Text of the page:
Postcards From a Dying World
News, views, book reviews and commentary from the Science Fiction and Horror fiction underground. Home of the Wonderland award nominated author of Vegan Revolution...With Zombies and Boot Boys of the Wolf Reich.
Tuesday, March 31, 2015
Book Review: The Least of My Scars by Stephen Graham Jones
The Least of My Scars by Stephen Graham Jones
Trade Paperback, 188 pages
Published by Broken River Books
I really enjoyed this short novel. SGJ is a name I have heard through out the years. I met him in passing at conventions and always meant to read his work.
It is hard at this point to write something bold and innovative in the sub-genre of Serial Killer tale. From Robert Bloch’s Psycho to Thomas Harris and his Lector novels this is a subject really well explored in both novels and film. it is hard to picture these days anyone coming up with a truly original take on the serial killer story.
That is what the Least of my Scars is.
I didn’t know this before I started reading, going on the strength of the author I went into this book totally cold. Not knowing anything about what it was about. It is a short but powerful business. It took me twenty-seven pages but when I figured what was going on I laughed out loud.
The main Character William Colton Hughes is shut-in hitman/serial killer. His victims come to him, and the killer is not entirely certain why or how they end up at his door. His victims show up, some times they hang, other times they bring food. One of the most fantastic moments of the novel comes when there is a knock at the door. One knock and the person is gone. That doesn’t happen. Then Hughes starts to question.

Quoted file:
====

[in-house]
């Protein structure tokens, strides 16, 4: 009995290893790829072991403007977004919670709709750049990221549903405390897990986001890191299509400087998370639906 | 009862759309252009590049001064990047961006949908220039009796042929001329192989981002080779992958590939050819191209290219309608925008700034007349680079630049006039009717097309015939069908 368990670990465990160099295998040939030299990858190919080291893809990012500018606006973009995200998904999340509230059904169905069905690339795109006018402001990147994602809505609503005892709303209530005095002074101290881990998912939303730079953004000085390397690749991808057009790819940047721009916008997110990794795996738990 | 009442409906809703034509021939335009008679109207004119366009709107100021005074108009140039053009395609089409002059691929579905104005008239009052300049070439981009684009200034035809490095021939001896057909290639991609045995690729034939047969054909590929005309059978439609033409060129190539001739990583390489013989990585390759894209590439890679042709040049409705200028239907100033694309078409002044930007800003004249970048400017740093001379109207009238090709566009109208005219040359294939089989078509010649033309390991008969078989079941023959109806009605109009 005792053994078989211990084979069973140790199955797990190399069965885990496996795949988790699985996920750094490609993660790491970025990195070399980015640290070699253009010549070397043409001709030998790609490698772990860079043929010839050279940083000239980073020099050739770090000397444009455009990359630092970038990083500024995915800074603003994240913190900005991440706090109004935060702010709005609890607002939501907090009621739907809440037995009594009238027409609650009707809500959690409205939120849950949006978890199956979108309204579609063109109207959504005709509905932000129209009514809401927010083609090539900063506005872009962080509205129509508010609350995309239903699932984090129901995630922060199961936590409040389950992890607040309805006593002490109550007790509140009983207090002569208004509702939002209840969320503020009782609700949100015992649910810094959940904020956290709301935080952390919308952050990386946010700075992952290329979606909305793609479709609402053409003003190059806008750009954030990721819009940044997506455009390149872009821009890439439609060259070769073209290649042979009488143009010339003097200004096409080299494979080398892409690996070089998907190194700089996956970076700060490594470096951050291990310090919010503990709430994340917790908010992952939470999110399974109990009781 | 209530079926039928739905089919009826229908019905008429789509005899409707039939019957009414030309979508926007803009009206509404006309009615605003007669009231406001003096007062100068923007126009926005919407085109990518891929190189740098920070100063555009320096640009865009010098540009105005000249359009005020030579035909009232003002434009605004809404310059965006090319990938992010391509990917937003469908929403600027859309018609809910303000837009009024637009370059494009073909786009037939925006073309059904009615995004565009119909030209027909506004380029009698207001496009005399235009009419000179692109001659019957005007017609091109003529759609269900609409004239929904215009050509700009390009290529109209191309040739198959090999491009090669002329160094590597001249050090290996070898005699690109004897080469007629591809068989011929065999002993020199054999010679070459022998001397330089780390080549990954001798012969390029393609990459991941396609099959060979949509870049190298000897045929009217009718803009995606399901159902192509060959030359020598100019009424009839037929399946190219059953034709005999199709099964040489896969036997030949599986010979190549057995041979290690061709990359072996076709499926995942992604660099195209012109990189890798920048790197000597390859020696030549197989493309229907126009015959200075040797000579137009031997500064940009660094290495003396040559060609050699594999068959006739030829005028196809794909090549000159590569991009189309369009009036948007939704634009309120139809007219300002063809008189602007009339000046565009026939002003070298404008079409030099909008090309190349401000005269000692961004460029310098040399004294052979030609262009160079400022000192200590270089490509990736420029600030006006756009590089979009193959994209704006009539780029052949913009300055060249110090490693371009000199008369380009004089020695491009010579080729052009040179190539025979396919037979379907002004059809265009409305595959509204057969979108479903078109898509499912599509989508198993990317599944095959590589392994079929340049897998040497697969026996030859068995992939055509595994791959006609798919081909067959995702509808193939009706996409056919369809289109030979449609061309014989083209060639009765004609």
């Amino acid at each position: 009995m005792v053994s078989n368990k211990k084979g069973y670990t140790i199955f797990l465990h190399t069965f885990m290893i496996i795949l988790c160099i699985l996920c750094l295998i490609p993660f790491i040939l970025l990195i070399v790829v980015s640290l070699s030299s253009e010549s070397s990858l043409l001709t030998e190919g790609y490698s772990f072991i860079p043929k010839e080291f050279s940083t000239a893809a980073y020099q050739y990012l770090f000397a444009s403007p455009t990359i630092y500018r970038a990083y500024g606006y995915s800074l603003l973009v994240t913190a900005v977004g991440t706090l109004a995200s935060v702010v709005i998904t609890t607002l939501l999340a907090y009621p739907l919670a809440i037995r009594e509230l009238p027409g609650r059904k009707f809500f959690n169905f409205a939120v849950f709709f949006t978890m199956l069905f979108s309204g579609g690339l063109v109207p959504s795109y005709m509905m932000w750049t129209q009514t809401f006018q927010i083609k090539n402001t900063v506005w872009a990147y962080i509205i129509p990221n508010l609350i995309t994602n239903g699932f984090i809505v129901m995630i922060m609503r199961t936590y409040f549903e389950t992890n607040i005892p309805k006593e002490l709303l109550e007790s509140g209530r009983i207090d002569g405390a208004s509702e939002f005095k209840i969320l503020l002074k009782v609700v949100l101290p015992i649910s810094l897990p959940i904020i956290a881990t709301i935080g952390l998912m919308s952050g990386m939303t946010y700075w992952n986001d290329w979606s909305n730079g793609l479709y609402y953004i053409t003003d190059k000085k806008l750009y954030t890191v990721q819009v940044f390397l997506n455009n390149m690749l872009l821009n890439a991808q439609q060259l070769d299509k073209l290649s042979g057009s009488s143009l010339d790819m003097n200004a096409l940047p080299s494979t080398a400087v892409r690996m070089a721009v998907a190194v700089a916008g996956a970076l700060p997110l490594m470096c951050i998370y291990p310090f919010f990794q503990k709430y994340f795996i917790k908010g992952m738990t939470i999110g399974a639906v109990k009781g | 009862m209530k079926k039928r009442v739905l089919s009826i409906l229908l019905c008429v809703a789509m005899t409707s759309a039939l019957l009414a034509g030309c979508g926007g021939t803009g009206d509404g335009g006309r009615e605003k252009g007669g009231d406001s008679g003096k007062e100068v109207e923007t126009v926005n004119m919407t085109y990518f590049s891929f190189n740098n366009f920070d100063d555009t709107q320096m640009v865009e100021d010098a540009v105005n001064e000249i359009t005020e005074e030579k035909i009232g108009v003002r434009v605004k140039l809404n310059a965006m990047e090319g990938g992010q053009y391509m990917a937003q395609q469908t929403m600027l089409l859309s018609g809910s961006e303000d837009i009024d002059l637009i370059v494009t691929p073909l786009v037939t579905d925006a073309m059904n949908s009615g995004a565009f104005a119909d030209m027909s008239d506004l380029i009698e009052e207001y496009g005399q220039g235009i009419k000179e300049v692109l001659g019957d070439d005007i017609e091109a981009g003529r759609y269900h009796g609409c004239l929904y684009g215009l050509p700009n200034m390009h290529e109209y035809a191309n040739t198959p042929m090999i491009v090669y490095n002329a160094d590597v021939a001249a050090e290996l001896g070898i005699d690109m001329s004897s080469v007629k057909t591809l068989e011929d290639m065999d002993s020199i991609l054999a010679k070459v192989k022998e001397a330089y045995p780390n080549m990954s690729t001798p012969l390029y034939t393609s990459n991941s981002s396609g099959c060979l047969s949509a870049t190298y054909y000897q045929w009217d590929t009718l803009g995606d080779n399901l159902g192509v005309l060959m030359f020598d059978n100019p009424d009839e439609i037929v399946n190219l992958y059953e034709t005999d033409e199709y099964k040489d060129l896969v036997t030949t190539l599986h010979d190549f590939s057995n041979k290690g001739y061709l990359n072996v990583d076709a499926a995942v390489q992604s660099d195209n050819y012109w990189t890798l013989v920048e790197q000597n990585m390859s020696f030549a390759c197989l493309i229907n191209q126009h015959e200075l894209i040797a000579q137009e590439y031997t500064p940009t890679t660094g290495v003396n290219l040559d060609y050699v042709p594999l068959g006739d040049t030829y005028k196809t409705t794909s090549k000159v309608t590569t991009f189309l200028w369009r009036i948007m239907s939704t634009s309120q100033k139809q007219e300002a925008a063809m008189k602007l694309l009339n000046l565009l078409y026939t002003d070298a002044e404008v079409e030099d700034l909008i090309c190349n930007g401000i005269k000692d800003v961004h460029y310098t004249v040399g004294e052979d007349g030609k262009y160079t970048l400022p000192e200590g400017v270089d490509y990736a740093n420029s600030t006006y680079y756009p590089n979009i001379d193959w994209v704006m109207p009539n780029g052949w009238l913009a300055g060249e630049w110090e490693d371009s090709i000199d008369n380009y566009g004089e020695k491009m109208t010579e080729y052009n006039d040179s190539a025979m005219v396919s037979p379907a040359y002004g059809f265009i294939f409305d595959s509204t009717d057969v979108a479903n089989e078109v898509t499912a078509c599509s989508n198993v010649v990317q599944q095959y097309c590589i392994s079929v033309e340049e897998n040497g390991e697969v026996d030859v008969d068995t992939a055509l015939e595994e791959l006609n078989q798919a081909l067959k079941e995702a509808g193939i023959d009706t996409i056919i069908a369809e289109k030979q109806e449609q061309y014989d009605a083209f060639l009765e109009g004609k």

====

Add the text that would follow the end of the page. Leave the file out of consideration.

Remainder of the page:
Where is it that I live? Why do these people keep showing up?
Hughes is a killer and clearly mad, he is our only window into this world, and thus SGJ has created a fantastic unreliable narrator.
The concept is weird, and is often the case with bizarro literature you just have to ride with it. It gets weirder as it goes but SGJ pays off the reader quite nicely. His prose here is lean and deliberate, if you pay attention to things like story construction and wordsmithing then you can’t go wrong. It is a well done piece of work on several levels.
This is a fantastic piece of experimental horror. It is a dark bizarro weird crime novel,and would make great combo with Brian Evenson's Last Days. If weird horror and crime appeal to you I advise you not to miss it.